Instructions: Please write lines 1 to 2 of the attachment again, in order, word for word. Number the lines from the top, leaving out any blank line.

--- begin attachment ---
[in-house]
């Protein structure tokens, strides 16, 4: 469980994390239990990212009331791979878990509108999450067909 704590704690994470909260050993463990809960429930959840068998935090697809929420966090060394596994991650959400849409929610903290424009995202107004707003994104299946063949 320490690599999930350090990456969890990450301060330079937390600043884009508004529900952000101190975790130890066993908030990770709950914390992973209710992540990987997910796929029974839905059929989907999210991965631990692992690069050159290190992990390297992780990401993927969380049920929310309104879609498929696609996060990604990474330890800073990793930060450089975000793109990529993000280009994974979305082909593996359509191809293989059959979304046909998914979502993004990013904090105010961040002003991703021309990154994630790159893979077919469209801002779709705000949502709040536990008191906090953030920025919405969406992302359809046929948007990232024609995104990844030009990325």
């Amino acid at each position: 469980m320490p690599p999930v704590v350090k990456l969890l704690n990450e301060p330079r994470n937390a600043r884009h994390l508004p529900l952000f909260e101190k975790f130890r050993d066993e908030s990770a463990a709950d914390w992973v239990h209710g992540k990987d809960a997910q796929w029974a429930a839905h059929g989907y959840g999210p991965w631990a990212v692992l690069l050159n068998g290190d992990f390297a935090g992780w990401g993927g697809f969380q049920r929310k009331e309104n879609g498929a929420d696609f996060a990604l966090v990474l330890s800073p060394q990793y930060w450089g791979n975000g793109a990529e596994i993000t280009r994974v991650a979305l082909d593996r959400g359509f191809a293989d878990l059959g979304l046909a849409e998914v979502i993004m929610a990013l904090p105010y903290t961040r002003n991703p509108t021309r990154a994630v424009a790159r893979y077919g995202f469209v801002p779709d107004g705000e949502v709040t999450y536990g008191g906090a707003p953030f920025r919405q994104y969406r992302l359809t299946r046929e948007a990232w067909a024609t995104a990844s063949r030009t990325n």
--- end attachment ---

[in-house]
């Protein structure tokens, strides 16, 4: 469980994390239990990212009331791979878990509108999450067909 704590704690994470909260050993463990809960429930959840068998935090697809929420966090060394596994991650959400849409929610903290424009995202107004707003994104299946063949 320490690599999930350090990456969890990450301060330079937390600043884009508004529900952000101190975790130890066993908030990770709950914390992973209710992540990987997910796929029974839905059929989907999210991965631990692992690069050159290190992990390297992780990401993927969380049920929310309104879609498929696609996060990604990474330890800073990793930060450089975000793109990529993000280009994974979305082909593996359509191809293989059959979304046909998914979502993004990013904090105010961040002003991703021309990154994630790159893979077919469209801002779709705000949502709040536990008191906090953030920025919405969406992302359809046929948007990232024609995104990844030009990325």